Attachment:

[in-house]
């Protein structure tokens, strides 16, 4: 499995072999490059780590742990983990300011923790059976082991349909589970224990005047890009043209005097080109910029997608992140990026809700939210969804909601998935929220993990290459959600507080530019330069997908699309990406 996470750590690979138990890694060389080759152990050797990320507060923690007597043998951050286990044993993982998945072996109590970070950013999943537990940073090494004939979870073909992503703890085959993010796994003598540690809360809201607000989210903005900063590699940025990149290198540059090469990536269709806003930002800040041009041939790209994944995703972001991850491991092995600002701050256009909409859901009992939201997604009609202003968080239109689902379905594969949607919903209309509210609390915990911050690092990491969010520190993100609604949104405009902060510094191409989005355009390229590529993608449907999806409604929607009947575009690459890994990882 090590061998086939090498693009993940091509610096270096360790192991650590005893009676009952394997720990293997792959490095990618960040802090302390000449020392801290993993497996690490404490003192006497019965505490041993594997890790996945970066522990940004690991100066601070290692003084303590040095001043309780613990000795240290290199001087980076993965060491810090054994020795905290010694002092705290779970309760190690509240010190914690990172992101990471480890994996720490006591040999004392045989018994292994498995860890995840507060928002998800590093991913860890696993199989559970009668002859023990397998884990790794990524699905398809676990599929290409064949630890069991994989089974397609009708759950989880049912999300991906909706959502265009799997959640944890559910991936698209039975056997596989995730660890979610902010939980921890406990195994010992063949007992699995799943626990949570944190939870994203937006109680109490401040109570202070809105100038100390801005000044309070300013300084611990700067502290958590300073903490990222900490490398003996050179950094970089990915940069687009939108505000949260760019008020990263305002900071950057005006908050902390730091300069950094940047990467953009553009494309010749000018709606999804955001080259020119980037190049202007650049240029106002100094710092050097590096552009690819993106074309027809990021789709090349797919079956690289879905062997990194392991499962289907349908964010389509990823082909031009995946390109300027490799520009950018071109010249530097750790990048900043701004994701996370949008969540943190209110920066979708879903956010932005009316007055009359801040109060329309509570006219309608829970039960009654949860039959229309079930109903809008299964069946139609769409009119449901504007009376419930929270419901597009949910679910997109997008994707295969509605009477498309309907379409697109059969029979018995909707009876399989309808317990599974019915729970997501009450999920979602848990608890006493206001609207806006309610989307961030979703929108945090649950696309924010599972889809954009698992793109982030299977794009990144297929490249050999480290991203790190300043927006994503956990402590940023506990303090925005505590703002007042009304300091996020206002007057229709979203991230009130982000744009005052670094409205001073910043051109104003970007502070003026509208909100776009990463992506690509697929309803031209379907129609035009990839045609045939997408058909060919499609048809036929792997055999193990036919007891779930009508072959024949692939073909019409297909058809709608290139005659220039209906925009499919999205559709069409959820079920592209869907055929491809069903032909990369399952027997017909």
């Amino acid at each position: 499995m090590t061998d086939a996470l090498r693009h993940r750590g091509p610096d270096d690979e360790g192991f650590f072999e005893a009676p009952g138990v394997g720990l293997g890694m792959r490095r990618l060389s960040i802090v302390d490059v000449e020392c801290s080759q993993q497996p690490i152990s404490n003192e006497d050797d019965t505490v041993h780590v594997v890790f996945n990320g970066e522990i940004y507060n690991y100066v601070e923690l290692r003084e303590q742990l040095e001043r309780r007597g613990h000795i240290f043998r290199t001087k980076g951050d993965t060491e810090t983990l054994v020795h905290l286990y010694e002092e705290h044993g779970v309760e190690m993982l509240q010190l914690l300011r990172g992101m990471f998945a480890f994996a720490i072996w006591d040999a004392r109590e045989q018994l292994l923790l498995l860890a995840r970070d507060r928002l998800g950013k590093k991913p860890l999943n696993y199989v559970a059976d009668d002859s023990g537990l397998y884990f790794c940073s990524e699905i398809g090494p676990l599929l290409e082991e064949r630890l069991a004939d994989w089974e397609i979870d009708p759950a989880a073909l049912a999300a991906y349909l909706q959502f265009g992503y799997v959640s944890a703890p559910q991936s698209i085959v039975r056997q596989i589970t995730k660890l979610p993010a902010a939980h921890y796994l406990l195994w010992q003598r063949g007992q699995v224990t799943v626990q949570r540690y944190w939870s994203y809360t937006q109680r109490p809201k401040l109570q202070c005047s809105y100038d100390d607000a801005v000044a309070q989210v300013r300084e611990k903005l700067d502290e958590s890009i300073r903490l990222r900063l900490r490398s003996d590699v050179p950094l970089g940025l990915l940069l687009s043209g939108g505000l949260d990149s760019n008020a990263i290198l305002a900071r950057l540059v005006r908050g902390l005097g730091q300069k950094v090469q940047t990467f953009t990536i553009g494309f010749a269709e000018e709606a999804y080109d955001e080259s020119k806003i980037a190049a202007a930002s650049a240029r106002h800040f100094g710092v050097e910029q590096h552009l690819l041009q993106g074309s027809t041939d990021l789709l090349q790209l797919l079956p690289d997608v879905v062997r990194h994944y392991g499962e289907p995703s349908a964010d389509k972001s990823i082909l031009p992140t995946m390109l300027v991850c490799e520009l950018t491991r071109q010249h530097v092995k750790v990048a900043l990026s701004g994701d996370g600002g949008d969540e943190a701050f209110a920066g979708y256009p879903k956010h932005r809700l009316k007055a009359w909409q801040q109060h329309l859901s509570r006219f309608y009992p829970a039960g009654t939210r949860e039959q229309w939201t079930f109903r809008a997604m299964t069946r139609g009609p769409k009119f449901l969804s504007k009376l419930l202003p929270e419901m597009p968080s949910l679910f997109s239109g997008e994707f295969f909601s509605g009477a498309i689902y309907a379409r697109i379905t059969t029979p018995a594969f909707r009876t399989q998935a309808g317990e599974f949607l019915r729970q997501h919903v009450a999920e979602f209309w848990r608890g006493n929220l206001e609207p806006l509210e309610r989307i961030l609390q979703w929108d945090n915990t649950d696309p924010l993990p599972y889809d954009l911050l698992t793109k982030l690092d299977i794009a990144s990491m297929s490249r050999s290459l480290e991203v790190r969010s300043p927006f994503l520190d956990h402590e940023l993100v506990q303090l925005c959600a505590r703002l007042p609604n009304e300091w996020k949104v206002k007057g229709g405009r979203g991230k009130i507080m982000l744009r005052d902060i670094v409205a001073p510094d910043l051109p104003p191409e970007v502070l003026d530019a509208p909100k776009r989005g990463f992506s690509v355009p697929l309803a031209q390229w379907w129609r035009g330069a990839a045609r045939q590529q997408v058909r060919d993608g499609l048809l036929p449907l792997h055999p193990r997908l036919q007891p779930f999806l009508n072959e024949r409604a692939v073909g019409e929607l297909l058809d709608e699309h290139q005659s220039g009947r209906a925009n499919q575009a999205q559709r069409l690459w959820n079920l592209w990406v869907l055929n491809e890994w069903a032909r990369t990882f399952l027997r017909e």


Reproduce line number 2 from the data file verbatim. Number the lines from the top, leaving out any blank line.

């Protein structure tokens, strides 16, 4: 499995072999490059780590742990983990300011923790059976082991349909589970224990005047890009043209005097080109910029997608992140990026809700939210969804909601998935929220993990290459959600507080530019330069997908699309990406 996470750590690979138990890694060389080759152990050797990320507060923690007597043998951050286990044993993982998945072996109590970070950013999943537990940073090494004939979870073909992503703890085959993010796994003598540690809360809201607000989210903005900063590699940025990149290198540059090469990536269709806003930002800040041009041939790209994944995703972001991850491991092995600002701050256009909409859901009992939201997604009609202003968080239109689902379905594969949607919903209309509210609390915990911050690092990491969010520190993100609604949104405009902060510094191409989005355009390229590529993608449907999806409604929607009947575009690459890994990882 090590061998086939090498693009993940091509610096270096360790192991650590005893009676009952394997720990293997792959490095990618960040802090302390000449020392801290993993497996690490404490003192006497019965505490041993594997890790996945970066522990940004690991100066601070290692003084303590040095001043309780613990000795240290290199001087980076993965060491810090054994020795905290010694002092705290779970309760190690509240010190914690990172992101990471480890994996720490006591040999004392045989018994292994498995860890995840507060928002998800590093991913860890696993199989559970009668002859023990397998884990790794990524699905398809676990599929290409064949630890069991994989089974397609009708759950989880049912999300991906909706959502265009799997959640944890559910991936698209039975056997596989995730660890979610902010939980921890406990195994010992063949007992699995799943626990949570944190939870994203937006109680109490401040109570202070809105100038100390801005000044309070300013300084611990700067502290958590300073903490990222900490490398003996050179950094970089990915940069687009939108505000949260760019008020990263305002900071950057005006908050902390730091300069950094940047990467953009553009494309010749000018709606999804955001080259020119980037190049202007650049240029106002100094710092050097590096552009690819993106074309027809990021789709090349797919079956690289879905062997990194392991499962289907349908964010389509990823082909031009995946390109300027490799520009950018071109010249530097750790990048900043701004994701996370949008969540943190209110920066979708879903956010932005009316007055009359801040109060329309509570006219309608829970039960009654949860039959229309079930109903809008299964069946139609769409009119449901504007009376419930929270419901597009949910679910997109997008994707295969509605009477498309309907379409697109059969029979018995909707009876399989309808317990599974019915729970997501009450999920979602848990608890006493206001609207806006309610989307961030979703929108945090649950696309924010599972889809954009698992793109982030299977794009990144297929490249050999480290991203790190300043927006994503956990402590940023506990303090925005505590703002007042009304300091996020206002007057229709979203991230009130982000744009005052670094409205001073910043051109104003970007502070003026509208909100776009990463992506690509697929309803031209379907129609035009990839045609045939997408058909060919499609048809036929792997055999193990036919007891779930009508072959024949692939073909019409297909058809709608290139005659220039209906925009499919999205559709069409959820079920592209869907055929491809069903032909990369399952027997017909």